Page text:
Thousands of children are adopted from U.S. Citizens each year, although this is an amazing thing, it can get complicated. Inter-country Adoption is similar to domestic adoption in which it is a legal transfer of parental rights and responsibilities from the child’s birth parent(s), or guardian to the new parent(s). What makes domestic and inter-country adoption different is that there are laws that make it possible to bring the adopted child from their country into the U.S.
Inter-country adoption means that you are permanently and legally adopting a child from a country other than your own and bringing them into your country of residence to live with you. Adopting a child from another country can be difficult and frustrating with the regulations and requirements that are implemented when going through the process. Although it can be complicated, most U.S. law requires that every inter-country adoption follows certain procedures. Below is a general example of a procedures:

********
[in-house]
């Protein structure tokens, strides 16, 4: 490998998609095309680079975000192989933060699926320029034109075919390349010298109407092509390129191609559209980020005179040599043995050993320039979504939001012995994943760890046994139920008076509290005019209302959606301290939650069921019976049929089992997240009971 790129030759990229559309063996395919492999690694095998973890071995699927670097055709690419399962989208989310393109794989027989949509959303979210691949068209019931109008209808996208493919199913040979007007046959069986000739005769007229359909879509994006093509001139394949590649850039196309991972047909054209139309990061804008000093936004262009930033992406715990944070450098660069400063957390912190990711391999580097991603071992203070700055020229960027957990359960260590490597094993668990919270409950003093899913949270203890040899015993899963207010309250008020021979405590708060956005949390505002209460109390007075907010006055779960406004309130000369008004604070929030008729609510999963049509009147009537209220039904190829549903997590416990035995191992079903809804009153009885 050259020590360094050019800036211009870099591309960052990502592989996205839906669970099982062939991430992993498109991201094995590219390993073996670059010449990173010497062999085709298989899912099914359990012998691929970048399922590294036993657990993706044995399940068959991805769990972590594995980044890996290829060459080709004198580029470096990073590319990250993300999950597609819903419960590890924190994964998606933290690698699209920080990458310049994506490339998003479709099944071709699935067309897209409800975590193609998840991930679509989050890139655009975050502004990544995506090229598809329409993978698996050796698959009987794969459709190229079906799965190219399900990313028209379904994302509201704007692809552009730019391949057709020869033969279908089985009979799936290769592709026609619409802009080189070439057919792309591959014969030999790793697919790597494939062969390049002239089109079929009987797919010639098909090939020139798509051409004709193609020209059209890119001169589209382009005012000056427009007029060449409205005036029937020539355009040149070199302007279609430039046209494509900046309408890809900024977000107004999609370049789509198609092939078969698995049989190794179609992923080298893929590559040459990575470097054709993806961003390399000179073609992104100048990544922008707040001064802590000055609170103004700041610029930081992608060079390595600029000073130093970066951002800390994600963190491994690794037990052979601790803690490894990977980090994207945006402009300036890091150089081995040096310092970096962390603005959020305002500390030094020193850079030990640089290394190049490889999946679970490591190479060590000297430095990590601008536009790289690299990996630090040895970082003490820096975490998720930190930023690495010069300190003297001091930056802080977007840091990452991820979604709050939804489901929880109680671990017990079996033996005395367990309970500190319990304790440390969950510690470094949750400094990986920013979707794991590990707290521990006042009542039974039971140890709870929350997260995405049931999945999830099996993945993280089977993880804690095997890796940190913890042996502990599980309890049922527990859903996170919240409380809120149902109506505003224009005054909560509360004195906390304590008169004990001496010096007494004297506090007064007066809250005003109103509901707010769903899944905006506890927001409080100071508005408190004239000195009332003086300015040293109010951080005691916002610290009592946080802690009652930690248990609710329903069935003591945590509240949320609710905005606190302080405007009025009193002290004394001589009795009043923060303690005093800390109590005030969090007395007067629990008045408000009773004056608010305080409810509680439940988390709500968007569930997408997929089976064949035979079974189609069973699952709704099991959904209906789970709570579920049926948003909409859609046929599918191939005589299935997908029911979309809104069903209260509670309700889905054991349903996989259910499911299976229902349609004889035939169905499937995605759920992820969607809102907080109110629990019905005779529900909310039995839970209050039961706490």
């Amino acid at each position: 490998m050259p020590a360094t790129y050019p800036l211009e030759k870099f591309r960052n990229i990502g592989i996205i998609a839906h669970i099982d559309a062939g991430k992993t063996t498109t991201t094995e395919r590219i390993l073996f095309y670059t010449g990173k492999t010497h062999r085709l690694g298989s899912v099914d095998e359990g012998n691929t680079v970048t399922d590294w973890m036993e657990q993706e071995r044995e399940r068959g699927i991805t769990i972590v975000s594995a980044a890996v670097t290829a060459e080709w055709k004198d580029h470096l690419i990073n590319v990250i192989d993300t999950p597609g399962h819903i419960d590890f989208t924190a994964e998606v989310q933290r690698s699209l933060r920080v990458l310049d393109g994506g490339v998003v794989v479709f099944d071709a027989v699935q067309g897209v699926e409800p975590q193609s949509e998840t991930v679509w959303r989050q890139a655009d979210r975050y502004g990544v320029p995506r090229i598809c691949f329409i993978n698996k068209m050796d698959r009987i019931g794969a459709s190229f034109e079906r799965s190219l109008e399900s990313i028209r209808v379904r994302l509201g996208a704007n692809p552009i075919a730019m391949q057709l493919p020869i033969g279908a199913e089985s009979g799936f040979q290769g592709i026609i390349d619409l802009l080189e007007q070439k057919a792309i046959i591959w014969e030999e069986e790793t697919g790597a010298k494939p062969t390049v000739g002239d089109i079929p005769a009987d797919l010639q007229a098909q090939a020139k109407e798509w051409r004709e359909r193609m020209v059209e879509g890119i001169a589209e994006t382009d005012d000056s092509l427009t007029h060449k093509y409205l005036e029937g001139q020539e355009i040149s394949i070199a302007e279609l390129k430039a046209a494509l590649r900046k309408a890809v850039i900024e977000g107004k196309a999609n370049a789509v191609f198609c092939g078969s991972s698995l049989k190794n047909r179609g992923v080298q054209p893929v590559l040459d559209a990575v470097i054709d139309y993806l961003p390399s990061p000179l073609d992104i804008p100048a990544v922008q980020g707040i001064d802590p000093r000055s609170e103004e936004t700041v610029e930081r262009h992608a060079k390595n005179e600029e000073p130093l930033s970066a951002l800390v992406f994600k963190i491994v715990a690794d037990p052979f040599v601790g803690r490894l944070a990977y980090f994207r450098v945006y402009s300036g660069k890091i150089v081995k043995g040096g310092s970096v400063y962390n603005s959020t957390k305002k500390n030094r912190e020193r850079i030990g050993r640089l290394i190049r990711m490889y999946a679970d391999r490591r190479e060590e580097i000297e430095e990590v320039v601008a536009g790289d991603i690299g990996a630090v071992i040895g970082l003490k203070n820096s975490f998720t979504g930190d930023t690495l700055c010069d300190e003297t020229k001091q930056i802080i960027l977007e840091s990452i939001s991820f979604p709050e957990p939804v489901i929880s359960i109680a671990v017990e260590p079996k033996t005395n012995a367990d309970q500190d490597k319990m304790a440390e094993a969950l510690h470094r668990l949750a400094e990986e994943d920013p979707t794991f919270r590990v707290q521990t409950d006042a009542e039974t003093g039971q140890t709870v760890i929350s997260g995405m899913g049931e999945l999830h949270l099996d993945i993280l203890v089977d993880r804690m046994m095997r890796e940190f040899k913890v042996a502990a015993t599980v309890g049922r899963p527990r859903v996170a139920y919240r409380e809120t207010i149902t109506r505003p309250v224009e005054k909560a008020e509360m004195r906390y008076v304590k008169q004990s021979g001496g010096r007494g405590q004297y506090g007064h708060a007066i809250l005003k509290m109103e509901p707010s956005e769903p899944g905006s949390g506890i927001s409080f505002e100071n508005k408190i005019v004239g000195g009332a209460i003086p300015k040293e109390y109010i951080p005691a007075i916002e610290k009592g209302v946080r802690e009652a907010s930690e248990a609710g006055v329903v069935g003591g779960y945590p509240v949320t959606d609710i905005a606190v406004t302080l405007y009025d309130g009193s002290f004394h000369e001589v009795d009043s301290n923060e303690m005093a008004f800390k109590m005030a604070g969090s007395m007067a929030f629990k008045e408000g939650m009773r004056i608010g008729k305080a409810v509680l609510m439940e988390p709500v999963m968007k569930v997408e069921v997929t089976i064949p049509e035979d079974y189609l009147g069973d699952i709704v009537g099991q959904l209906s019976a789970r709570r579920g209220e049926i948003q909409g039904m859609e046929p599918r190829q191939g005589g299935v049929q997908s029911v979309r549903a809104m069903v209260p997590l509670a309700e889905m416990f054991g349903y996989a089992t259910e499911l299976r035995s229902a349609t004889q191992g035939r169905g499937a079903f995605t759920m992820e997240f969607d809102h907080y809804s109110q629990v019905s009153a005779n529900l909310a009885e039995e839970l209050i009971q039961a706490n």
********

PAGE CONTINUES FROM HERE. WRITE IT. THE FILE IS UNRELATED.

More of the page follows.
- Selecting your adoption service provider
- Gaining approval to adopt
- Being matched with a child
- Adopting or obtaining legal custody of the child in the foreign country
- Applying for a visa for the child to move to the U.S.
- Traveling home with your child
There are three processes for inter-country adoption. Hague, and Orphan (Non-Hague) are for children adopted by U.S. Citizens and depending on what country you choose to adopt from will determine which process you will adopt by. The third process only applies to a U.S. citizen who is petitioning for their adoptive child through an Immediate Relative Petition.
If you are in need of experienced legal counsel for matters regarding immigration, please contact the Law Offices of Salvatore A. Falletta, LLC and we would be happy to provide you with assistance.